/ 21 March 2022

Do we think enough of art writers beyond the byline?

Putting it into words: (clockwise from top)Misha Krynauw on their stoep; Nkgopoleng Moloi hits the keys during a break from her day job; Lukho Witbooi in his home office; Ashraf Jamal takes time out. (David Harrison and Delwyn Verasamy)

When we think about sustainability in the arts, do we think (enough) about art writers?

They are everywhere and yet often invisible. Their names appear in small print beneath or alongside the artists they cover in catalogues, papers and magazines. Their work can be found on a thin sheet of paper handed out to visitors at galleries and museums. They might be called connoisseurs or critics, experts or quacks, depending on the mood. They are art writers. Their job is to develop (or deconstruct) how we understand art in the past, present and future. For writers who dedicate their intellectual output to enriching art discourse in South Africa, their job is not exactly easy. 

For one thing, it is difficult to make a living as an art writer in South Africa. Those of us who don’t have the energy, patience or prestige to hustle multiple commissions from local and international publications supplement our income as editors, curators, tutors, academics, researchers and gallerists. This might seem all well and fine, until you realise that our livelihoods are dependent on the whims of the institutions who employ us. This compromises our ability to think and write independently.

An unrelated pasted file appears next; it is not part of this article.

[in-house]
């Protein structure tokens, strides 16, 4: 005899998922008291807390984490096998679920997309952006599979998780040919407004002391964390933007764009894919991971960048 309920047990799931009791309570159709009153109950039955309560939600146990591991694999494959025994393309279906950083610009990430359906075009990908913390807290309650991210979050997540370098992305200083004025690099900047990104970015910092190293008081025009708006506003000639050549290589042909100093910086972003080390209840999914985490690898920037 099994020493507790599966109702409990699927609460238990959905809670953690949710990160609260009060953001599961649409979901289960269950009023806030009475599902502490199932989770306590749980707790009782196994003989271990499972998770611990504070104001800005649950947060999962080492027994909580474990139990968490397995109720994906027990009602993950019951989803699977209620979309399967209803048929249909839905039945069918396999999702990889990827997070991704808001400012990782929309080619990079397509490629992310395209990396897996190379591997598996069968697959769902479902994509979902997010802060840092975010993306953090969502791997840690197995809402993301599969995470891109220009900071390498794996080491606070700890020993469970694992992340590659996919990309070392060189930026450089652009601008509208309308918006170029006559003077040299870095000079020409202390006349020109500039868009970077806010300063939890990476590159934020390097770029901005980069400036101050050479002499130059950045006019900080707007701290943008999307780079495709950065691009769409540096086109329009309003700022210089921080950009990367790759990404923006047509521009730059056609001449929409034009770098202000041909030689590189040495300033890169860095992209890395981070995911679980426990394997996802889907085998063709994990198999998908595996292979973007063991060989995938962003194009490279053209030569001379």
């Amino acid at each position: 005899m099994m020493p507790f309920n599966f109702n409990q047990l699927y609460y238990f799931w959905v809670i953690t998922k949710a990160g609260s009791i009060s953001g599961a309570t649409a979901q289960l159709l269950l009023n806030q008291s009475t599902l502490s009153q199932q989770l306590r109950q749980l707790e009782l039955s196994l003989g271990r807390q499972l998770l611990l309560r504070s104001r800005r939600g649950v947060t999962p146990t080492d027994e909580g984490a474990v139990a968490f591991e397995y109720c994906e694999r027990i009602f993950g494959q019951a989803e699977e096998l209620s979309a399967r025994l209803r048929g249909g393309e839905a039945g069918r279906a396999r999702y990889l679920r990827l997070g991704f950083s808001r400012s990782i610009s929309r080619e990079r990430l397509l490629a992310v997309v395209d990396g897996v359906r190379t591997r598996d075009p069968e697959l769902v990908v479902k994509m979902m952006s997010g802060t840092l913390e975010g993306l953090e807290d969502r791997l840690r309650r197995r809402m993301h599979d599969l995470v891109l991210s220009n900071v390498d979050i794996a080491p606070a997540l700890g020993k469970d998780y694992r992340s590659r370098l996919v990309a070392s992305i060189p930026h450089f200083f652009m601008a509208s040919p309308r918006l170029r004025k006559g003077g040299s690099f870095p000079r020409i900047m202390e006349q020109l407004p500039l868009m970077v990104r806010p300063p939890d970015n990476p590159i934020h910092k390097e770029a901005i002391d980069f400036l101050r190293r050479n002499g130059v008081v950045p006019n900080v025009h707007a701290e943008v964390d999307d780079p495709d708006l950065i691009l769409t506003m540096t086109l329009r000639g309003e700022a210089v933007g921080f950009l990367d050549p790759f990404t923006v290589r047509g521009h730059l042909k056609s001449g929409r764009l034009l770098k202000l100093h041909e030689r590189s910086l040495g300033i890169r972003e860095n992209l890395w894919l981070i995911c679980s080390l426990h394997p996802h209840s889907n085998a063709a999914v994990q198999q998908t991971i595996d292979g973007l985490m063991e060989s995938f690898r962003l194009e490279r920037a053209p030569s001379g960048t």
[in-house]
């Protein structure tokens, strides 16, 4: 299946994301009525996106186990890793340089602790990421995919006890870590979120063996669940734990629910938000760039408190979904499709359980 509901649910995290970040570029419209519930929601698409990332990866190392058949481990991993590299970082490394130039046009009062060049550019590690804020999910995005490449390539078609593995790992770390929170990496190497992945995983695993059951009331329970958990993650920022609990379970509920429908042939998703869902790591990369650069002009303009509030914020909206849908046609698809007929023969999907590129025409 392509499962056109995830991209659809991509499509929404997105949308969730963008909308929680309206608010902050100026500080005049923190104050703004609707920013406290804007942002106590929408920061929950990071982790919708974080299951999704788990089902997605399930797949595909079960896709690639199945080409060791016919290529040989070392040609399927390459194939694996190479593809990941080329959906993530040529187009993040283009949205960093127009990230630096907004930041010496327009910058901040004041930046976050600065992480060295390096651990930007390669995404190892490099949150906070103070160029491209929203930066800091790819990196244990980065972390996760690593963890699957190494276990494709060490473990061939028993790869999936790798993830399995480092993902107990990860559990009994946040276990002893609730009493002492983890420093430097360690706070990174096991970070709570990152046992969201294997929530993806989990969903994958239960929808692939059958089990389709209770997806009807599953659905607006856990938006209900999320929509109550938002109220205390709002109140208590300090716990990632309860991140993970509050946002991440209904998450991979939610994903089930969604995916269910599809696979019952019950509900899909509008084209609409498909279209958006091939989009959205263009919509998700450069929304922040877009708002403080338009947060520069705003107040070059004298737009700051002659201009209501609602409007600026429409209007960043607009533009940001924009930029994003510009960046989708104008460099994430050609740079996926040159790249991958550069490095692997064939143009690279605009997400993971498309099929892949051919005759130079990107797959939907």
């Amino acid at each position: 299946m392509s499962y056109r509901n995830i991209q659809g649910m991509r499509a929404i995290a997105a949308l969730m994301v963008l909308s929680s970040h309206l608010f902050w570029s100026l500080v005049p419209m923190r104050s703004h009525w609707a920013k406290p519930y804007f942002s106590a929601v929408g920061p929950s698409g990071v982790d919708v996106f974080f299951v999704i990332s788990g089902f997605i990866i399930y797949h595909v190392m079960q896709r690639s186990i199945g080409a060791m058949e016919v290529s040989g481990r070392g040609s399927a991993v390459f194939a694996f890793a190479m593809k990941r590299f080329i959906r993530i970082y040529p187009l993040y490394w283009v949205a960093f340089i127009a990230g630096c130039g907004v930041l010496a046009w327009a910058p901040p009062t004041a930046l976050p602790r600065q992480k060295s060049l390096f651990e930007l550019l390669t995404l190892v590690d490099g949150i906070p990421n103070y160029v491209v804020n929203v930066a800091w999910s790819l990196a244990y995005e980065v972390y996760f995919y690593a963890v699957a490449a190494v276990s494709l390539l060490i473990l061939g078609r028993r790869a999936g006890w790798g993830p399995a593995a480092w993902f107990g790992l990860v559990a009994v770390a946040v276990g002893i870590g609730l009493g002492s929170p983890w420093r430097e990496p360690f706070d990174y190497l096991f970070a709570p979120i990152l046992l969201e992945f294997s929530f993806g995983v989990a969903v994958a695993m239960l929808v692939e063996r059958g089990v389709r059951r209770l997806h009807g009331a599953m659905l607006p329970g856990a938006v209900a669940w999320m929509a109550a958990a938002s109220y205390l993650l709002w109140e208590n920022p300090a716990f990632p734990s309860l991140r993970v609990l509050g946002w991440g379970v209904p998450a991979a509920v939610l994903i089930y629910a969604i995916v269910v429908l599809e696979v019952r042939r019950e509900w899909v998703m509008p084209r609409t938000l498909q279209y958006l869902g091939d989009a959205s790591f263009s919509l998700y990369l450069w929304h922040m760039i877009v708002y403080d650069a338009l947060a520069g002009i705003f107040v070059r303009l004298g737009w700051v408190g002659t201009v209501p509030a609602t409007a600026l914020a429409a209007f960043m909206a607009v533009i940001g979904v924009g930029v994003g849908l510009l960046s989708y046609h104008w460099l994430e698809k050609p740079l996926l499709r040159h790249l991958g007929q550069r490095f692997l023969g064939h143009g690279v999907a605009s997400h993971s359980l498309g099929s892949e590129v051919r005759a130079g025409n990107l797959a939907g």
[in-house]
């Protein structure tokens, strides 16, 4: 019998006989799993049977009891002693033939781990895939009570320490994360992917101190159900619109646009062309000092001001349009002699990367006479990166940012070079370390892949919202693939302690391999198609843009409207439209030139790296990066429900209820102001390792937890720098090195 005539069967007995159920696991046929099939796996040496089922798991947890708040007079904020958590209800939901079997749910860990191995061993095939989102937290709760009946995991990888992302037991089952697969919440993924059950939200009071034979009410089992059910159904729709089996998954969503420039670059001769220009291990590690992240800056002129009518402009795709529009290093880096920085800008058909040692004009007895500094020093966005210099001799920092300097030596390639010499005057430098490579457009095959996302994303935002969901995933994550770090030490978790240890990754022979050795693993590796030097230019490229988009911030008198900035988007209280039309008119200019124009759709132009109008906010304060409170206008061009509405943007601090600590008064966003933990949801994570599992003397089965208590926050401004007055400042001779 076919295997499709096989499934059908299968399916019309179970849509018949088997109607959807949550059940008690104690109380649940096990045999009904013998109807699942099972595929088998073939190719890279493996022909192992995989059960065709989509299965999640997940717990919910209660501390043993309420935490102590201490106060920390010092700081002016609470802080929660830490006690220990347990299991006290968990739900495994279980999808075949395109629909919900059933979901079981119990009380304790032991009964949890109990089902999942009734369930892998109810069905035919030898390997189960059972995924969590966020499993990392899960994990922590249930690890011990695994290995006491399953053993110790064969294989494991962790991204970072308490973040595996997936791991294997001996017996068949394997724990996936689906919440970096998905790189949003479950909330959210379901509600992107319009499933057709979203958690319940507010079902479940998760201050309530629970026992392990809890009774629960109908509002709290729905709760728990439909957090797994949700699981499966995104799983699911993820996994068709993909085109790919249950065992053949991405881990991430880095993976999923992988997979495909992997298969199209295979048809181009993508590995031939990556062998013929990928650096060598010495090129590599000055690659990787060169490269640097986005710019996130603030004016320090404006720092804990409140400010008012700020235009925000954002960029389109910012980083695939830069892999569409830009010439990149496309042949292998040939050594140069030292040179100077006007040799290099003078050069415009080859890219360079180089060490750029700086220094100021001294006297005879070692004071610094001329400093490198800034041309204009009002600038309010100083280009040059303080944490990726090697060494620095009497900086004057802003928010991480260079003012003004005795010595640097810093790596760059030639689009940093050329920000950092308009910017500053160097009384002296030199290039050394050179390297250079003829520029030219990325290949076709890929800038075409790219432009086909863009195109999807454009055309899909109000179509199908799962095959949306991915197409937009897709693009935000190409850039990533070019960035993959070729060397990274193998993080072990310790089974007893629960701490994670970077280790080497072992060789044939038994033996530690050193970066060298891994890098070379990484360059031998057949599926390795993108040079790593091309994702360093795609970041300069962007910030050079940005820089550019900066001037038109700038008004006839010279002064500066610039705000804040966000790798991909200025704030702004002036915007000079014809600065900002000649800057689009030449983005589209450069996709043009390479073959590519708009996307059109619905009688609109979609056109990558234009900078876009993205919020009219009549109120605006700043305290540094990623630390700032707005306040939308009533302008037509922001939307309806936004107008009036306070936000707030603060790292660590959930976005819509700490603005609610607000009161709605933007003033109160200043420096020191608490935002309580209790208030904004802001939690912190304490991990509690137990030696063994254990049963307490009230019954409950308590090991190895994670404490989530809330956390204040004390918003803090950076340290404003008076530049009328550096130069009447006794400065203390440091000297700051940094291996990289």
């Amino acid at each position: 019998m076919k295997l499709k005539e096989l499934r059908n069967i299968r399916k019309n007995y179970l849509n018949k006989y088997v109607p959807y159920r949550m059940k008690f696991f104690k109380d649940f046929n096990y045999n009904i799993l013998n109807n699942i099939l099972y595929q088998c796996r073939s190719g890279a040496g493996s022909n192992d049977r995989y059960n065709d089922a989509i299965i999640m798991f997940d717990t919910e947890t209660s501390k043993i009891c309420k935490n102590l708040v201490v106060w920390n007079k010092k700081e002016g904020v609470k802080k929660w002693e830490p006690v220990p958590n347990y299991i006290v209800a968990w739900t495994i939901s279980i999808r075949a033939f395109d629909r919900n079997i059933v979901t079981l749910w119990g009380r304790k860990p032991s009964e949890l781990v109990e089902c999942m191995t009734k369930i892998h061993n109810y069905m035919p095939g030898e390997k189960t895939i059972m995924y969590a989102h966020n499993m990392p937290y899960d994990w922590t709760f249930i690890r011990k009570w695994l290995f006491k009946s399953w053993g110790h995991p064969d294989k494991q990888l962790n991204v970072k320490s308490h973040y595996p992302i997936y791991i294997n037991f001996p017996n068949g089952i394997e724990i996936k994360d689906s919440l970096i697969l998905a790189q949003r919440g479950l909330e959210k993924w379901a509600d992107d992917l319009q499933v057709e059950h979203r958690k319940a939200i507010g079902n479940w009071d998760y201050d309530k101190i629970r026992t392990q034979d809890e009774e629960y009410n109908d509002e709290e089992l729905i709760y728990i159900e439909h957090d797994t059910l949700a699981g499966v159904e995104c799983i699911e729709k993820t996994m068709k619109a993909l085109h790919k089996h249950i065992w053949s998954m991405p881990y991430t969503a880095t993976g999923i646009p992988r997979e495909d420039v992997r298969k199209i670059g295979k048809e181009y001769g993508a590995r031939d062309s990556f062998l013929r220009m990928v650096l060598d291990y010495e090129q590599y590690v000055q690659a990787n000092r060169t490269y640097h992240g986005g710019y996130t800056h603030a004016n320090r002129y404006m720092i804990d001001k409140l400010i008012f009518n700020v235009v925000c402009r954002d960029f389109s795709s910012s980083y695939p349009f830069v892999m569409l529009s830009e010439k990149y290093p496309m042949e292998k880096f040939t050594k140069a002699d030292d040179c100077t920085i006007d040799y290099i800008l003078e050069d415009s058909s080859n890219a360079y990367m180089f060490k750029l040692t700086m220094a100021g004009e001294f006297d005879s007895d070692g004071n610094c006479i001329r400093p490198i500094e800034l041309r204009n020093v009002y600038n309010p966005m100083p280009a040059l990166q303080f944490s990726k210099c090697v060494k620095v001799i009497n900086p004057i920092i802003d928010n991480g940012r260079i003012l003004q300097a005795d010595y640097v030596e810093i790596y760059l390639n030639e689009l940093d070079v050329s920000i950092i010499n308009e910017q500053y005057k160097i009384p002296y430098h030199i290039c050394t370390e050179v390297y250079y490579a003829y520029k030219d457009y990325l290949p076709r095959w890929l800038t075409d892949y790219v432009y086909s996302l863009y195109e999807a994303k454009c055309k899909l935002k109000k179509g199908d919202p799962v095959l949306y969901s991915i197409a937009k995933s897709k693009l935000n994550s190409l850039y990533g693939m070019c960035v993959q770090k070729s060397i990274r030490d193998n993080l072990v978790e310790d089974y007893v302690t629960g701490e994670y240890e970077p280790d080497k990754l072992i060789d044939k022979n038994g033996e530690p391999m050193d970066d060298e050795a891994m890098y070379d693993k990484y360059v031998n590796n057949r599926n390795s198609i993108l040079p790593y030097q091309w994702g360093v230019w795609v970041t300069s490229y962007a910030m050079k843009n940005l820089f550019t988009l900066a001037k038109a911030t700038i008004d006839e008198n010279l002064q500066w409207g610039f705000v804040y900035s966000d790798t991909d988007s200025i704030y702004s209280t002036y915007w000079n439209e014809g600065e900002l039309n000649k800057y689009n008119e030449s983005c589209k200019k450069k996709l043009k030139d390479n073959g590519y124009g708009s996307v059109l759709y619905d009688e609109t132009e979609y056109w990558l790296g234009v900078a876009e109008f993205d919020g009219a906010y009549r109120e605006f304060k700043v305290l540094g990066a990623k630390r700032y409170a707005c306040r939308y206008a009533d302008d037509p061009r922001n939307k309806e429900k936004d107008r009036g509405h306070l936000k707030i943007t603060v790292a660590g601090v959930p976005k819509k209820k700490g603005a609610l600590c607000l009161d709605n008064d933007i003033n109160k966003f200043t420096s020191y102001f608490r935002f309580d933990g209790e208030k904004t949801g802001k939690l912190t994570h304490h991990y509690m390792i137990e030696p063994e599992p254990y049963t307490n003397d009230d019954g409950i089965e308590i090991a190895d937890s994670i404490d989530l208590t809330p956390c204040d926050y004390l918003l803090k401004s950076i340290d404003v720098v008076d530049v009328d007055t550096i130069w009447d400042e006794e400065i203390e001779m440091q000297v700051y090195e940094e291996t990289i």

“I wish that my/our credibility didn’t rely on the institutions publishing, hiring or platforming us,” reports Misha Krynauw, “sometimes in exchange for our compliance or alignment with their models and beliefs.” 

Misha Krynauw says too much weight is put on the credibility of institutions as opposed to individuals in the art writing world. (Photo: David Harrison)

The institutions, sometimes unconsciously, foster a culture of internalised censorship, whereby writers (particularly those at the early stages of their career) are hesitant to speak ill of institutions that might deny them access or opportunities later on. Those most moneyed and powerful in our industry are privately gossipped about, but publicly unchecked. Scandals blow up from time to time but, more often than not, are dismissed by the next exhibition cycle. I have seen writers struggle more often than any institution they dared critique.

“The work we do is largely unregulated,” says Nkgopoleng Moloi. “It makes it very easy for us to be exploited, coupled with the fact that the supply outweighs the demand.”